A new chalk drawing of Jesus Christ has been found which bears striking resemblance to the famous art of Mona Lisa.
The Italian researchers, who discovered it, believe it could be a work of Leonardo da Vinci, the famous renaissance artist. The drawing, which lay hidden away from the public for centuries, could be a significant finding and is likely to be scrutinized by the art world.
“It is a remarkably beautiful and refined work and I’m absolutely convinced it is a sketch by Leonardo," Italian historian Annalisa Di Maria was quoted as saying by The Daily Telegraph. She claims to have studied the picture carefully and said that the laboratory tests conducted on the paper have found it dating back to the 16th century.
It is known that Leonardo painted The Last Supper between 1495 and 1498 and the Mona Lisa between 1502 and 1516. There are very few works of the artist that have survived.
Di Maria pointed out several aspects of the painting that indicate it was Leonardo’s work. She said the posture of Christ was typical of Leonardo, who usually drew figures from an angle and not front-on, so as to face the viewer from a three-quarters perspective. She said the “dynamism and sense of movement" of the drawing was also typical of the artist.
The beard in the drawing and the eyes were practically identical to Leonardo’s self-portraits, she asserted. One of the most striking aspects was the use of red chalk in the drawing, which was often used by Leonardo, as was the case in The Last Supper.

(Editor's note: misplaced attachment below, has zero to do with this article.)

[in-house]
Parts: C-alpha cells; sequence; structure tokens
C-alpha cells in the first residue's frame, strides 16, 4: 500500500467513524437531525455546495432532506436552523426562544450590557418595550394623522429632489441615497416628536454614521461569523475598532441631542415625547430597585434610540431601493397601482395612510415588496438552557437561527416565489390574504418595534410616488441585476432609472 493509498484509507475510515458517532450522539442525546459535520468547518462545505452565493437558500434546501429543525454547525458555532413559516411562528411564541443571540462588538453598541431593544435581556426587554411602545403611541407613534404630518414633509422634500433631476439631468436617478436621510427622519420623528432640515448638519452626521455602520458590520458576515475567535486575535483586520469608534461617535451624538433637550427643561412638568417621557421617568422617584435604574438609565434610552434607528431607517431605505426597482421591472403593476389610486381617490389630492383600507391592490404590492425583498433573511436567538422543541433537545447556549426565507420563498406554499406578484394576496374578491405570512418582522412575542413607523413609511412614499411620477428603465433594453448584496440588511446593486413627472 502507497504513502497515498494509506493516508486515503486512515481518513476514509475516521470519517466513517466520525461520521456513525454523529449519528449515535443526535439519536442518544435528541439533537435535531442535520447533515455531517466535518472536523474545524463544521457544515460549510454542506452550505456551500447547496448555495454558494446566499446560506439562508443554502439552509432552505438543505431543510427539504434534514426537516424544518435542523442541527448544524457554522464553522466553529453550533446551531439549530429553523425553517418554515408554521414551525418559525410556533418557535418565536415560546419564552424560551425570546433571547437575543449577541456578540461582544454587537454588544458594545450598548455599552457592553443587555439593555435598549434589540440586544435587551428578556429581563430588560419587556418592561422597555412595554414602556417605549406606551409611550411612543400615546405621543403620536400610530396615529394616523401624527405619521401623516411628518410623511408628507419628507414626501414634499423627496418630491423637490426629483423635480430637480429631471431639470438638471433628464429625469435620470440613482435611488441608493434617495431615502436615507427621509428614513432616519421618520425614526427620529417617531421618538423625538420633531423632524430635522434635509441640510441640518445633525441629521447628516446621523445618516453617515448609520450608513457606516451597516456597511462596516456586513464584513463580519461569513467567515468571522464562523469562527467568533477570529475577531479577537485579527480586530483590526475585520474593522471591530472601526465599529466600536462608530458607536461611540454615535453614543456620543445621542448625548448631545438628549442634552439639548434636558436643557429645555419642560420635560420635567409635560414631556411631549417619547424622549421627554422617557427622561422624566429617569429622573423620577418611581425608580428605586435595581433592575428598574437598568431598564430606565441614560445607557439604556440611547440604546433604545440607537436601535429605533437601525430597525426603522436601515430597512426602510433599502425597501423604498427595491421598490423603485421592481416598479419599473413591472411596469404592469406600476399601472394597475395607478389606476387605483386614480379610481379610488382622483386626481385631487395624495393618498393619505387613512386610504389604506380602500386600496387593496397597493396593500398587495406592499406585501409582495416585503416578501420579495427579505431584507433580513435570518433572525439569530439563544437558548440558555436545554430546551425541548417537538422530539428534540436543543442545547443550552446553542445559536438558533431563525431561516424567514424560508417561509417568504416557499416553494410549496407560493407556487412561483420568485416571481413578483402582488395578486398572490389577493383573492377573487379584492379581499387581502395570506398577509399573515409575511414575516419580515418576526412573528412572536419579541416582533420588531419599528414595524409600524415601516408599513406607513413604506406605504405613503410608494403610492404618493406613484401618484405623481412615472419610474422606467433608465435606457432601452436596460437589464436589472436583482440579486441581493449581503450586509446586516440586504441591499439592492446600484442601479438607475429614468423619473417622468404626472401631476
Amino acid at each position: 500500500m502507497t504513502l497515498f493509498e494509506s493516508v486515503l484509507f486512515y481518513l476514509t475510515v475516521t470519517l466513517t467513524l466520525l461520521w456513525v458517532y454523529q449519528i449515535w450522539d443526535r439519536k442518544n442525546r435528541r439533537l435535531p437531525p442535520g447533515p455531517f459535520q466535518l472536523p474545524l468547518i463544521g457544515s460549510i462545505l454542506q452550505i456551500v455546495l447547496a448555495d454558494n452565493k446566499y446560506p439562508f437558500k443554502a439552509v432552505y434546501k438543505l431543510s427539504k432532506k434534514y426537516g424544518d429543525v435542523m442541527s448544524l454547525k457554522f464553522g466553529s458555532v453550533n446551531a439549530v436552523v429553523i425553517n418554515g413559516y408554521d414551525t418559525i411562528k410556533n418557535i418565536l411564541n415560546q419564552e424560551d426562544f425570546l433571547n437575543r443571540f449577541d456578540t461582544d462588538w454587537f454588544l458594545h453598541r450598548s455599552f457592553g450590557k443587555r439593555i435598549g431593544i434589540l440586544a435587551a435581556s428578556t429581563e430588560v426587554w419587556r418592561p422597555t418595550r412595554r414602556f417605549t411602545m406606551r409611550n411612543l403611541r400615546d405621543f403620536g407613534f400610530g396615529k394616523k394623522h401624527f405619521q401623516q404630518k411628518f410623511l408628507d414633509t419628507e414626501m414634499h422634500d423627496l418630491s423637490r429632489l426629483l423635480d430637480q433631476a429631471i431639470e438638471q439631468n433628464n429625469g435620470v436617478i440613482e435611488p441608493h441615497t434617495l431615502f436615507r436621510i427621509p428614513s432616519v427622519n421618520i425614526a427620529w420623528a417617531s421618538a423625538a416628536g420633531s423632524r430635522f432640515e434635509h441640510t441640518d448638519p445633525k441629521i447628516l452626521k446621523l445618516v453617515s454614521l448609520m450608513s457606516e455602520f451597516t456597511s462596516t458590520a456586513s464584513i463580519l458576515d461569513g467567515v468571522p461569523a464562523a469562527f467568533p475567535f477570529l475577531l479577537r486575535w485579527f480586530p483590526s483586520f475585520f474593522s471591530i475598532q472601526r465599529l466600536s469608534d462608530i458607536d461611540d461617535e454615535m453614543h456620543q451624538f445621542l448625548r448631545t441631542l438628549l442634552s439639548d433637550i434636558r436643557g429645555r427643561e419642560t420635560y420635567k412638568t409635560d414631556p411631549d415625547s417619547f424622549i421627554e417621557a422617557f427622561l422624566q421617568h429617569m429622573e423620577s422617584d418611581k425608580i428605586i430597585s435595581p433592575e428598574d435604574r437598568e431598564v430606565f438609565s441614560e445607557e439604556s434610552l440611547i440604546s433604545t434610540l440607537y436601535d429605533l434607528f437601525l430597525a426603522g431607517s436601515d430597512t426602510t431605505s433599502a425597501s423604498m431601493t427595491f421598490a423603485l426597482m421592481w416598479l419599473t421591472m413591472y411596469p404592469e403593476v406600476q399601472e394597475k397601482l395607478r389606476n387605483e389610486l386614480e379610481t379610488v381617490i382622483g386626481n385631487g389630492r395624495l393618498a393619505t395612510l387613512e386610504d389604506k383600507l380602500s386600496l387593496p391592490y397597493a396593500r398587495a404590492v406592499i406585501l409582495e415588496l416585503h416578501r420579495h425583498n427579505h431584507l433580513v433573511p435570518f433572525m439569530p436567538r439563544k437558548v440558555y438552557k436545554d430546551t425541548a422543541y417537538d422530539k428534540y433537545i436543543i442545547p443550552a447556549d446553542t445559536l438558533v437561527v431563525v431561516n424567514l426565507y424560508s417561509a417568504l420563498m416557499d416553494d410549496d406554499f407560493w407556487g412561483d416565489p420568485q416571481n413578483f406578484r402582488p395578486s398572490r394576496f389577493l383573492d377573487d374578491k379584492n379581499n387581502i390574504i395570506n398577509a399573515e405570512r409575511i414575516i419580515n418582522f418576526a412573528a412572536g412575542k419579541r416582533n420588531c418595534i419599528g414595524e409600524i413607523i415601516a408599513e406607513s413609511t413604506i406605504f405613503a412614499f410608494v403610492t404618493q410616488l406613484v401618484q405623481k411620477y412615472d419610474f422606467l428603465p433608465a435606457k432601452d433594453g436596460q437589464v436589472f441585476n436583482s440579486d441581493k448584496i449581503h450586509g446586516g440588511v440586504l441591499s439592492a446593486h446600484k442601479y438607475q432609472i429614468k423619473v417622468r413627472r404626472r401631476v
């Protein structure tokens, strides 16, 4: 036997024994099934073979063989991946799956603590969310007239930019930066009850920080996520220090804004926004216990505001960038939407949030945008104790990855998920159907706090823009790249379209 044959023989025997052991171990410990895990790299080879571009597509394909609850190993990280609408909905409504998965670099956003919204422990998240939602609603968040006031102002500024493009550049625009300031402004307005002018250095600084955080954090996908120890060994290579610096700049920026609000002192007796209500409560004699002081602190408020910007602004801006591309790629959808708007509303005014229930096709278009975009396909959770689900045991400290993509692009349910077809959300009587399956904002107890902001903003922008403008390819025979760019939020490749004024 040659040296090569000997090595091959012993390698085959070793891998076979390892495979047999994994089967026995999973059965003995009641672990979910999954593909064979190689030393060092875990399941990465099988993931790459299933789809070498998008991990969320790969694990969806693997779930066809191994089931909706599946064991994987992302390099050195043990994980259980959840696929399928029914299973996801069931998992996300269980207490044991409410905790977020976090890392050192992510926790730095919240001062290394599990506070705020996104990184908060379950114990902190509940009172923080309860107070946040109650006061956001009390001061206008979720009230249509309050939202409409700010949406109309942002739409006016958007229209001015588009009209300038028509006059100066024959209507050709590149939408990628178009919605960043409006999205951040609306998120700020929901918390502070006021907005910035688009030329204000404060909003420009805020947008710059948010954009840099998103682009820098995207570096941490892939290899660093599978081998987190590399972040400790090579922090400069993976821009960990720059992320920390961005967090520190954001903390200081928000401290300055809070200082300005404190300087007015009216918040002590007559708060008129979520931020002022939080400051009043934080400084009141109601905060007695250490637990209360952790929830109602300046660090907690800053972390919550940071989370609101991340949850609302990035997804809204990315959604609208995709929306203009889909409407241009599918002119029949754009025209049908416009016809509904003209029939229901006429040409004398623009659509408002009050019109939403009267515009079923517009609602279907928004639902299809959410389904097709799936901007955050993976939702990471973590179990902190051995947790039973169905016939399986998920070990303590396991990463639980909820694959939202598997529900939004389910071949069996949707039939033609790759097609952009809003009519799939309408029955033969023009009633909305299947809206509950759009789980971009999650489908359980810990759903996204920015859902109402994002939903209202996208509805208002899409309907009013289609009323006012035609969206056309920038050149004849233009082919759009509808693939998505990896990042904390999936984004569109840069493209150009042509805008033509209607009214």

The present owners of the sketch are from the Italian town of Lecco, who reportedly acquired it from a private collection. The past whereabouts of it are not known. Its discovery was announced by the Leonardo da Vinci International Committee.
The authenticity of the drawing, however, remains under suspicion. According to Martin Kemp, Emeritus Professor at the Oxford University, who is a leading expert on Leonardo da Vinci, the artwork needed to be verified thoroughly before coming to a conclusion. “I wouldn’t dismiss it out of hand but I simply can’t tell without seeing the drawing and the scientific evidence,” he was quoted as saying. He said he would need to examine whether it was drawn with a left-hand as Leonardo was left-handed. The use of red chalk, he admitted, could be significant.
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